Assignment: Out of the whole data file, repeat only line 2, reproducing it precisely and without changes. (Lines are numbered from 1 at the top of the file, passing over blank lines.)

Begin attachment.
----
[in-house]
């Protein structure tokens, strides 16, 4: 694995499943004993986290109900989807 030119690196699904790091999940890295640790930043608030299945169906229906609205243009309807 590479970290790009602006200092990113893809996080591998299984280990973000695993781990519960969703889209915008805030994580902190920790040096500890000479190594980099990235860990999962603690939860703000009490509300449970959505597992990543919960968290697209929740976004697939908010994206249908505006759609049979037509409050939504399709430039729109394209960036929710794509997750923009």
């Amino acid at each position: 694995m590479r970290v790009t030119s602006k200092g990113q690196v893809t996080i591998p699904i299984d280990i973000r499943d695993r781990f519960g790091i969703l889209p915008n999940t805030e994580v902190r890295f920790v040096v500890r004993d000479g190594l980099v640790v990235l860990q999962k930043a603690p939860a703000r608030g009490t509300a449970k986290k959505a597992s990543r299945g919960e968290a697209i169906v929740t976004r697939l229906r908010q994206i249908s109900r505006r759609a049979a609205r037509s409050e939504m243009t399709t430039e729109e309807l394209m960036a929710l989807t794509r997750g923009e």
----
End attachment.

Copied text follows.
């Protein structure tokens, strides 16, 4: 694995499943004993986290109900989807 030119690196699904790091999940890295640790930043608030299945169906229906609205243009309807 590479970290790009602006200092990113893809996080591998299984280990973000695993781990519960969703889209915008805030994580902190920790040096500890000479190594980099990235860990999962603690939860703000009490509300449970959505597992990543919960968290697209929740976004697939908010994206249908505006759609049979037509409050939504399709430039729109394209960036929710794509997750923009």